Do you know what Walt Disney and Hugh Hefner have in common?
How about the 1864 Crowned King of Bavaria, King Ludwig II? A bit of an odd fellow but loved by the people, Ludwig was known as the "Fairy Tale" King. Ludwig designed the world famous, Neuschwanstein Castle which gave Walt Disney inspiration for Cinderella's Castle.
During a time when most Americans (maybe Germans too) were overjoyed at the idea of owning a cast iron stove, Ludwig was sitting pretty alone inside his French inspired palace, Linderhof. He lived here while the building of Neuschwanstein was taking place.
A location on our "Must See" List, Husband and I ventured 1.5 hours outside of Munich to visit Linderhof Palace earlier this month.
Parking, an English tour inside the palace, and entrance into multiple sites on the estate cost us exactly 20 Euros. Not bad for a Saturday outing!
If touring the insides of palaces is not your thing, then just a walk around the gardens is well worth the drive. You only have to pay 3 Euros for parking!
Ludwig definitely was not a fan of the simpler things in life. Architectural styles and designs were one of his artist hobbies. You can see how much thought he put into Linderhof. Details are everywhere!This fountain suddenly turn on while we were standing near the top of the garden.
The massive water spray is actually from the rectangular pool down on the ground floor. We are almost to the top of the Southside garden at Linderhof.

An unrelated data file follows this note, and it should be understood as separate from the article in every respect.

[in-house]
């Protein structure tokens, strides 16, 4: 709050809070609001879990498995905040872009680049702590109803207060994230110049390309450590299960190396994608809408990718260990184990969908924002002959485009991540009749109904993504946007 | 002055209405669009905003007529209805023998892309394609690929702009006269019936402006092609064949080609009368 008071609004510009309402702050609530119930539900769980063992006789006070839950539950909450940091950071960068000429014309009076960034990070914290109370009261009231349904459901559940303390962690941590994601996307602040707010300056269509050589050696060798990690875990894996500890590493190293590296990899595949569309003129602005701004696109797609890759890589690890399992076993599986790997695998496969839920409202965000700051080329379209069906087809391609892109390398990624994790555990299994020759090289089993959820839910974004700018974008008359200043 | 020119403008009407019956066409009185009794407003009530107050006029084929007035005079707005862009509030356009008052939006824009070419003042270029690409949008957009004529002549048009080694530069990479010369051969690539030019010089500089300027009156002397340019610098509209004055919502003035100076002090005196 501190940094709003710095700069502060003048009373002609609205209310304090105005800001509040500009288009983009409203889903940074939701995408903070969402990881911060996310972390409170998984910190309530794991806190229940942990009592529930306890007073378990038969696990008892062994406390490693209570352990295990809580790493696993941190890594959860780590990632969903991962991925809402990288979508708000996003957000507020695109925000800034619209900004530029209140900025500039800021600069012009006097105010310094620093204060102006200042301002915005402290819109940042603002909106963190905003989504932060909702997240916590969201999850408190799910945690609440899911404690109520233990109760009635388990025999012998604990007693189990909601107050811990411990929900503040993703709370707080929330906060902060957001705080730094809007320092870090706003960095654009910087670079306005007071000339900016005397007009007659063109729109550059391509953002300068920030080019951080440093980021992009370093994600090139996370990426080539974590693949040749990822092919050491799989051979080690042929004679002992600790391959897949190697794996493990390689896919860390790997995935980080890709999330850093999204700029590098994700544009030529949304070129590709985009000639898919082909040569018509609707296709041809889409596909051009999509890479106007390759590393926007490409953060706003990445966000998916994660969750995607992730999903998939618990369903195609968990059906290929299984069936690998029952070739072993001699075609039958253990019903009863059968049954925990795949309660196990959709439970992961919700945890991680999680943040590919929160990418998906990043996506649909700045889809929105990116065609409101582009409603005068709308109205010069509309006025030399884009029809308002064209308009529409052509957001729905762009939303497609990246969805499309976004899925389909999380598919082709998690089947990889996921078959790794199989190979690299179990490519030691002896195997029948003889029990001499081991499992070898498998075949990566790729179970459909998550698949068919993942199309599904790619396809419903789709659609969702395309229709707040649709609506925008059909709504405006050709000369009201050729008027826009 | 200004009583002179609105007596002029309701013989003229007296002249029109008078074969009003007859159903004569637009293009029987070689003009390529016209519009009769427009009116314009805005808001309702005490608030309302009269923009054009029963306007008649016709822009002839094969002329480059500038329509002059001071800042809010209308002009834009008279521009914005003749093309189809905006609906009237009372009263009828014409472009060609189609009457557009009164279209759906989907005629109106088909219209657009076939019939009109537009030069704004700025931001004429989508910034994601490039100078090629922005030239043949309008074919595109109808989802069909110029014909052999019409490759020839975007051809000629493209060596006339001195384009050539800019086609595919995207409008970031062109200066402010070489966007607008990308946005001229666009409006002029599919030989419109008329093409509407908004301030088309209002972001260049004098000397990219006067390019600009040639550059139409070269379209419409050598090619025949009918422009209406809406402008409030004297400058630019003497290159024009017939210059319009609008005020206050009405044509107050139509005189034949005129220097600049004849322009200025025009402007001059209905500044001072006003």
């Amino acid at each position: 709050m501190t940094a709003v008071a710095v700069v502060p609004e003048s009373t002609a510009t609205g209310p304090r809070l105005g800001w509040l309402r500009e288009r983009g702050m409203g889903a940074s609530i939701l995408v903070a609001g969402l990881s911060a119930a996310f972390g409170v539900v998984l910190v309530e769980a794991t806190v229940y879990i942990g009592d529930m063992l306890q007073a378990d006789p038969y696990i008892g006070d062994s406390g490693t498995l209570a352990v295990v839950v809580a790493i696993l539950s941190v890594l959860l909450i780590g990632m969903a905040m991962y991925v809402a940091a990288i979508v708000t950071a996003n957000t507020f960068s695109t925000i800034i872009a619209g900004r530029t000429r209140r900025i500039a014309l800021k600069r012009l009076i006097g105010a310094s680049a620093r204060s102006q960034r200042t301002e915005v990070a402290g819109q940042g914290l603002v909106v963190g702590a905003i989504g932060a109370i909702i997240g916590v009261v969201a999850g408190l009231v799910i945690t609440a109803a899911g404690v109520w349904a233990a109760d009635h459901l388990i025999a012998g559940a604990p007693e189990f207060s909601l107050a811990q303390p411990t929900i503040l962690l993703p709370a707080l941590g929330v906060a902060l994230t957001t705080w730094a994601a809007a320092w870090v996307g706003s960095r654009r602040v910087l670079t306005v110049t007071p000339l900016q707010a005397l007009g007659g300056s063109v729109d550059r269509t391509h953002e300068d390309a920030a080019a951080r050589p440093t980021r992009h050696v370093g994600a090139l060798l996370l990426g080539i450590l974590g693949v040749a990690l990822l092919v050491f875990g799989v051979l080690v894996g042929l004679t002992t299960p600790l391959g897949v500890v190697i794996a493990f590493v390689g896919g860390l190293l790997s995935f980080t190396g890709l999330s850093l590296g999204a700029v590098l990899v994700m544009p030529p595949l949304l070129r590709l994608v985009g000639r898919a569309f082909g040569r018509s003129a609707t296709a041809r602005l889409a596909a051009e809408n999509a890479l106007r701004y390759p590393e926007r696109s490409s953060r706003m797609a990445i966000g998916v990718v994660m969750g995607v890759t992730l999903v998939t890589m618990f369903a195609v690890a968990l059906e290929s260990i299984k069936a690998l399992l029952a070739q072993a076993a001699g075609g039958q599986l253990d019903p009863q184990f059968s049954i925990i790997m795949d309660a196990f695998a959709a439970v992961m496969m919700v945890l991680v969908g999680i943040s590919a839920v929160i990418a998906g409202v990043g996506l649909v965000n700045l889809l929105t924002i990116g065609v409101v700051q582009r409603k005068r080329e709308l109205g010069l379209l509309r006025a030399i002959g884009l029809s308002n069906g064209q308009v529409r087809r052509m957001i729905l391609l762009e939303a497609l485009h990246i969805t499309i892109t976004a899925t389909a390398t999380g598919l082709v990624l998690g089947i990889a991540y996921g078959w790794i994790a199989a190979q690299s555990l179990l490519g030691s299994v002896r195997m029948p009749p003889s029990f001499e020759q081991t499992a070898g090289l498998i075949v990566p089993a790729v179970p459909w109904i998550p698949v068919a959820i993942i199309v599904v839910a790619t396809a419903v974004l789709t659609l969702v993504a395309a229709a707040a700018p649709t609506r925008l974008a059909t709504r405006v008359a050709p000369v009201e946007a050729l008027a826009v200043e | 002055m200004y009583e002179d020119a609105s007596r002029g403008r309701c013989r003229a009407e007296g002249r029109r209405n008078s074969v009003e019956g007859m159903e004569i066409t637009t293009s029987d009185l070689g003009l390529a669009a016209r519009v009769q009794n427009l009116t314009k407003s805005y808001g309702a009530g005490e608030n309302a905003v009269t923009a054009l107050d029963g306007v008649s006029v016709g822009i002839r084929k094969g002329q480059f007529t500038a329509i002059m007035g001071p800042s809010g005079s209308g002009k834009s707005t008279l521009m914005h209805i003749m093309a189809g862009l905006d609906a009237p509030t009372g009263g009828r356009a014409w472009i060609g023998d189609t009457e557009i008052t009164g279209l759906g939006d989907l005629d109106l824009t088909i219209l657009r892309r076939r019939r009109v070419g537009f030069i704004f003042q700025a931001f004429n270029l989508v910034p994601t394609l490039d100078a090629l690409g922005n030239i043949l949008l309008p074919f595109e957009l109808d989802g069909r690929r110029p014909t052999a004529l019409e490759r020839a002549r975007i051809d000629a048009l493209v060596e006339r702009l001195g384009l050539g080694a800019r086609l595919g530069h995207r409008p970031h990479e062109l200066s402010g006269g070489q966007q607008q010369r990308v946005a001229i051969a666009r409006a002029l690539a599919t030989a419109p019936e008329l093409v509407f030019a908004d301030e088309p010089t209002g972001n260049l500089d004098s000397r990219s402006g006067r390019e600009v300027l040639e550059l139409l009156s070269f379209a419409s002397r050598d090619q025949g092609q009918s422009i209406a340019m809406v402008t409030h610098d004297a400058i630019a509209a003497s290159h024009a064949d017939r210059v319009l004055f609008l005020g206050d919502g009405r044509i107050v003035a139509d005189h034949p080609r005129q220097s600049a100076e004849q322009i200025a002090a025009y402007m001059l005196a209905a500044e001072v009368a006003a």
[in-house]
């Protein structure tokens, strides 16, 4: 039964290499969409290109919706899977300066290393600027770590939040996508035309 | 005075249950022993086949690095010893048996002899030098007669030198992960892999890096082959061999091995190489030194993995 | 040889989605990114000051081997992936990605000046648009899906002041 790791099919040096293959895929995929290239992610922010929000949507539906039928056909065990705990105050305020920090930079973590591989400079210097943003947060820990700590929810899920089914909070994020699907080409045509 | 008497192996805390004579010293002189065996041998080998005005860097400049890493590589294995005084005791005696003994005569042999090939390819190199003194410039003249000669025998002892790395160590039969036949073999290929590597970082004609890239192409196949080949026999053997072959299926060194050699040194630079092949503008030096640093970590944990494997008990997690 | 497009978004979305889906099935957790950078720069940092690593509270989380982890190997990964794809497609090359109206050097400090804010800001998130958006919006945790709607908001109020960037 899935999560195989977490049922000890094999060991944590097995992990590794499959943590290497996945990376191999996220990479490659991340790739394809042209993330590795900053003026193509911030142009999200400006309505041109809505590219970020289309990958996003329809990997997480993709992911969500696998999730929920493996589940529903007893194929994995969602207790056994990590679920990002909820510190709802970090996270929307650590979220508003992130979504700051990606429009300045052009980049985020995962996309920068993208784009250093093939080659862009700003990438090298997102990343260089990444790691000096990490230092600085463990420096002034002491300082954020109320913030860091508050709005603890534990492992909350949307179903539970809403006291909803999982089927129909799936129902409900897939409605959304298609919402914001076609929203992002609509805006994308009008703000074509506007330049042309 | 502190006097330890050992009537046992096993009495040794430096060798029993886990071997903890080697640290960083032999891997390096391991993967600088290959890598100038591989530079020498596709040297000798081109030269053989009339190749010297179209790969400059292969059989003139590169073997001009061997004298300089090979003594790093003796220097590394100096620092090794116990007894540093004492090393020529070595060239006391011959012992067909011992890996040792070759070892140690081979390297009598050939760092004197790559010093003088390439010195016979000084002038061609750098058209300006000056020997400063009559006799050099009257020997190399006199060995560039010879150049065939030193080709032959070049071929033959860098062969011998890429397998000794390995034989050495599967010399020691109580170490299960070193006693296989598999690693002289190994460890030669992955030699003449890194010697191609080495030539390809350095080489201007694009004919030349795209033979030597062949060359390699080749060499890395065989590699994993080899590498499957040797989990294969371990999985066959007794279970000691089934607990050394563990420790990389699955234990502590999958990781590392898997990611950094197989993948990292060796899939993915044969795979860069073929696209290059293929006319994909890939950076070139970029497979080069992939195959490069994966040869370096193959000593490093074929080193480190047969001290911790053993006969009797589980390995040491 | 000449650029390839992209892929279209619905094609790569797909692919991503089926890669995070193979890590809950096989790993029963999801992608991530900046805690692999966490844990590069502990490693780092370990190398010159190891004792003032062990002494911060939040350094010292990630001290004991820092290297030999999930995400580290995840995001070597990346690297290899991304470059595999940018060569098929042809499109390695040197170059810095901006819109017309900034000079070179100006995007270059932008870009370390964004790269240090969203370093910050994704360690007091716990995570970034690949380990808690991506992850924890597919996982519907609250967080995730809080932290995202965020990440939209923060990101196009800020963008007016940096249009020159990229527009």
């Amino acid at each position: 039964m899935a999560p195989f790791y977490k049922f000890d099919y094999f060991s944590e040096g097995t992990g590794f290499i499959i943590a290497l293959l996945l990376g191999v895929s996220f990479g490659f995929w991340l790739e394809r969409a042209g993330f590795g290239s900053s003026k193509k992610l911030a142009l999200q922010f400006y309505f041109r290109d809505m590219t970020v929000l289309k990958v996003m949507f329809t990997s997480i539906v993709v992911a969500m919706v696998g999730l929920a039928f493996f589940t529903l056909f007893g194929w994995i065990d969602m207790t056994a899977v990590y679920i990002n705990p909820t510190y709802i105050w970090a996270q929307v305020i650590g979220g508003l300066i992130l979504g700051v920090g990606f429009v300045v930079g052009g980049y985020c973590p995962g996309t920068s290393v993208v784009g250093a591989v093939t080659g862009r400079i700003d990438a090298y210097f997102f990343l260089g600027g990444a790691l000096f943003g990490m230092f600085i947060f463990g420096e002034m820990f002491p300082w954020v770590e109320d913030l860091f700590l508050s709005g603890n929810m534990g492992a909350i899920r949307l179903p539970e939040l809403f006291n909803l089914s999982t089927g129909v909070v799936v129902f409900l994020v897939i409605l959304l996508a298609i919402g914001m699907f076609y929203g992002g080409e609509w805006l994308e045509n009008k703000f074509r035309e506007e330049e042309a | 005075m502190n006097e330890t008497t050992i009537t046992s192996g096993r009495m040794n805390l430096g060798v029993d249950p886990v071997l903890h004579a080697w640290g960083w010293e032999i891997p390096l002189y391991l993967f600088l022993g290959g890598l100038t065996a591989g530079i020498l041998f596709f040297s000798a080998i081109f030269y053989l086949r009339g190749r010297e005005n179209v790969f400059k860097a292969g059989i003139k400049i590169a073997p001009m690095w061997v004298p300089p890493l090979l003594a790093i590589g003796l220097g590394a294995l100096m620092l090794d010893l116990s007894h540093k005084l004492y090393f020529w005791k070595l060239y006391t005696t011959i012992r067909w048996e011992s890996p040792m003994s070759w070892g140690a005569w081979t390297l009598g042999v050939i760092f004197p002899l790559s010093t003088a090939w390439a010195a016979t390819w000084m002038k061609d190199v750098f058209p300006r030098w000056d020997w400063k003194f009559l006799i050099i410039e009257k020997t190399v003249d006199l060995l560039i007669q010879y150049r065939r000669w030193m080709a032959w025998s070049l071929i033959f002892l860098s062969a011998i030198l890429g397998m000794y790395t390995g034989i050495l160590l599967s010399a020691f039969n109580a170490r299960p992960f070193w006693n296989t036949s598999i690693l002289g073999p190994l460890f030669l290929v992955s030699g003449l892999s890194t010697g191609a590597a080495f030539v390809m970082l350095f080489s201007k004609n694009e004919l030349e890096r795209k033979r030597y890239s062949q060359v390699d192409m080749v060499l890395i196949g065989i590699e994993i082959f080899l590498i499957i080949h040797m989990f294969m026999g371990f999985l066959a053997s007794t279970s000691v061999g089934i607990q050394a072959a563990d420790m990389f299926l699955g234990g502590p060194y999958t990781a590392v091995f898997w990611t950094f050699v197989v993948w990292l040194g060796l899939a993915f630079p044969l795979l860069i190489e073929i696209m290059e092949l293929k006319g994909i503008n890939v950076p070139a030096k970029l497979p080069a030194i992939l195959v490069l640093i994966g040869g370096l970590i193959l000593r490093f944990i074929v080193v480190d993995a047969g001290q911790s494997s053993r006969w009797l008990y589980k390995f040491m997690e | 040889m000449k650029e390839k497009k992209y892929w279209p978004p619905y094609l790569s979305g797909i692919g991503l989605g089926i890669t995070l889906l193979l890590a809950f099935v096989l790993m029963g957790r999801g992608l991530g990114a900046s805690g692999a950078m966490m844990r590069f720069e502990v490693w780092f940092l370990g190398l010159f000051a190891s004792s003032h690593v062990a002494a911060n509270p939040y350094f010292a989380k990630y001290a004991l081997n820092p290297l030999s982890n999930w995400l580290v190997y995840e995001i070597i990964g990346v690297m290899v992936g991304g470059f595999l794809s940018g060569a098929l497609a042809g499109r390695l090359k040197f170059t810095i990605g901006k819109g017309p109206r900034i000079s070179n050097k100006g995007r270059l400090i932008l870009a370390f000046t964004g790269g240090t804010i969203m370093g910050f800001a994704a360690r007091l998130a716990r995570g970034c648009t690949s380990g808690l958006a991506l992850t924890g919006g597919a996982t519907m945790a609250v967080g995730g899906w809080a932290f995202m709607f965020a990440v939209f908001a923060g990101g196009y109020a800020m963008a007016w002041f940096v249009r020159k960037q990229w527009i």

Still wondering about my Hugh Hefner comment from earlier? On the property at Linderhof, Ludwig had a man made grotto built. (Wonder if this is where Hefner got his inspiration?) Ludwig would sit inside this shell shaped boat and have one of his male staff members row him around.The grotto was built as a place where Ludwig could enjoy opera music. In fact the music would blare loudly and he could change the lighting based on which mood the music piece felt. I immediately thought this seemed so similar to Phantom of the Opera!
Can you believe this is all man made inside one of the mountain sides from the late 1800s? (Electricity?!) Weren't the American gold diggers (literally) heading to California at this point in history? I'm not sure if Ludwig ever had a girl up in this place, but the grotto had a super romantic feeling that made my fictional mind run wild. (I once was caught vacuuming in a tiara...)
On the north side of Linderhof, there is a waterfall below this empty fountain. Ludwig's bedroom windows are the three way down below. This definitely was not a bad view to see each morning!
There are walking paths all through out the Linderhof estate. This gazebo provided another view of the entire property down below. Don't you love the mountains out in the distance?
Of course a royal visit to a Bavarian castle would not be complete without a few greetings from the swans.
I can not believe it took Husband and I two years to get ourselves to Linderhof. The intimate feeling and secluded estate has made this palace my absolute favorite. Another plus? Most tourists head straight to Neuschwanstein and only a few find their way to Linderhof. It is just outside of Garmish-Partenkirchen and a quick drive from Munich!
Are you interested in visiting castles? What is on your "Must See" list for Germany?
I Could Live Here,